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murder

Readers — This McSweeney’s post by  Beth Levine and Liz Dancho is soooo good. It’s called “Parenting Tips I Learned from Law & Order: SVU” and includes such advice as:

Don’t raise your kids in New York City. They will end up running their own adult website and spending all their money on video games.

Don’t raise your kids in Connecticut. They will just steal your car and take joy rides into New York with their friends, who will most likely kill them and leave them in the trunk.

Warn your kids to stay inside on garbage day. Piles of trash almost always have bodies in them.

If your stepson is acting funny, check the cellar for child slaves….

Read more here. And for your viewing pleasure, here is the  star (Cameron Ocasio) of  an SVU episode involving a 9-year-old who wanted to ride the subway alone:

Cameron Ocasio starred in a Law & Order episode about a boy who takes the subway alone.

Cameron Ocasio 

Needless to say, it did not end well. And here is my son who rode the subway alone at 9. He’s fine. – L

And here's Izzy Skenazy, when he took the subway alone. Hmmm.

Izzy Skenazy. 

Hi Folks! This just in: Homicide has dropped off the Top 15 causes of death in America. It’s been replaced by something called, “Pneumonitis,” an illness caused by people accidentally breathing food or liquid into their lungs — a problem most prevalent in folks over 75. In other words, it is one of the panoply of things that can finally kill us if we live a long, un-murdered life.

There’s good news at the other end of the spectrum, too: Infant mortality has dropped to an all-time low of 6.14 deaths per 1000 births. Read that again: all time low.

Even the death rate from accidents has gone down, according to the Centers for Disease Control, which compiled all these stats.

This is the first time in 45 years that homicide is not among that top 15 causes of death in America. Put in Free-Range Kids terms: The murder rate was higher when most of us parents were growing up than it is now, for our kids. And since I know someone will say, “So what? That just means kids are safer because we are keeping them inside, or GPS’ing them, or making sure they are supervised at all times!” let me quickly note that murder is down among adults, too, and it’s not because we are helicoptering them. Moreover, the murder rate is lower than it has been for almost two generations, which means it is lower now than even before parents began hovering. So I don’t see this study as an endorsement of overprotection.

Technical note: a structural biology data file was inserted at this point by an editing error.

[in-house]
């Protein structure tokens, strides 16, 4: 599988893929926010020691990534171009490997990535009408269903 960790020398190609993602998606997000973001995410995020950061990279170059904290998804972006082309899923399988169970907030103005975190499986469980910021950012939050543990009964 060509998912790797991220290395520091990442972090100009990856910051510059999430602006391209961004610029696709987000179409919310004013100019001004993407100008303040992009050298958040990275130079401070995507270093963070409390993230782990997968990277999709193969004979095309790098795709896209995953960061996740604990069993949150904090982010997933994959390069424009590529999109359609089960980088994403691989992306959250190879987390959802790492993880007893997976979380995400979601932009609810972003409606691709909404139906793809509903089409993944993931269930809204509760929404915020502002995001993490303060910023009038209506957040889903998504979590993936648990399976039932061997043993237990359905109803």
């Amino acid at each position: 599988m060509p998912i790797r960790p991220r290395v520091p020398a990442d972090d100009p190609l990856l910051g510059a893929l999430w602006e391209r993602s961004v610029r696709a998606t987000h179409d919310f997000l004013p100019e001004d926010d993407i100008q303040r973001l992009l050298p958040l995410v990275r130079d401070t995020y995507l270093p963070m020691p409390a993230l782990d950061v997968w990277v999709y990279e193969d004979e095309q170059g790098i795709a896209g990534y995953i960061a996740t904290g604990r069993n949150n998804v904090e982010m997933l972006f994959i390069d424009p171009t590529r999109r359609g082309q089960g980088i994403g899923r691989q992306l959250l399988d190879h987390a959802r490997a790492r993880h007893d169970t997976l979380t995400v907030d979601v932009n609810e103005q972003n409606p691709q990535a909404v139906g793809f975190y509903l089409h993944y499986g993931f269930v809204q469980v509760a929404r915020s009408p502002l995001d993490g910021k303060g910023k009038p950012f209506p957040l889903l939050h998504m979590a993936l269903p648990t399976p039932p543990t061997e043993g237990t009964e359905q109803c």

No, I see it as a reality check: Our parents didn’t feel guilty or terrified when they let us play outside and the murder rate was higher. Today’s kids deserve the even-less-risky chance to enjoy a Free-Range childhood. — L.

M'am! Don't you realize the murder rate has gone down?

Hi Folks! This article on tv.msn talks about the trend of using kids in danger — or actually murdered — as the “newest” hook on TV dramas. It lists several of this season’s shows — “The Walking Dead,” “Breaking Bad,” “American Horror Story,” “Dexter” – that feature poisoned, executed and/or potentially eviscerated kids, including baby twins.

I totally agree that these shows are using the ultimate terror as the ultimate hook. But I don’t see this as a spanking new trend. The handful of “Law & Order” episodes I’ve watched  over the years involved kids snatched off the street to their doom. And certainly, in the movies, missing or dead children catapult a legion of righteous cops and crazed parents into action.

So I’m asking you, folks: Do you have any thoughts about how long this trend has been mounting? A professor friend I was talking to the other day, Leonard Cassuto, said that the very SIGHT of a dead child had been taboo on TV until recently. I’d love to hear from some of you who watch and digest TV fare: What are the trends on TV dramas right now, vis a vis kids in peril?  Thanks for cogitating on this with me. — L.

Hello, children! Won't you step into my edgy TV drama?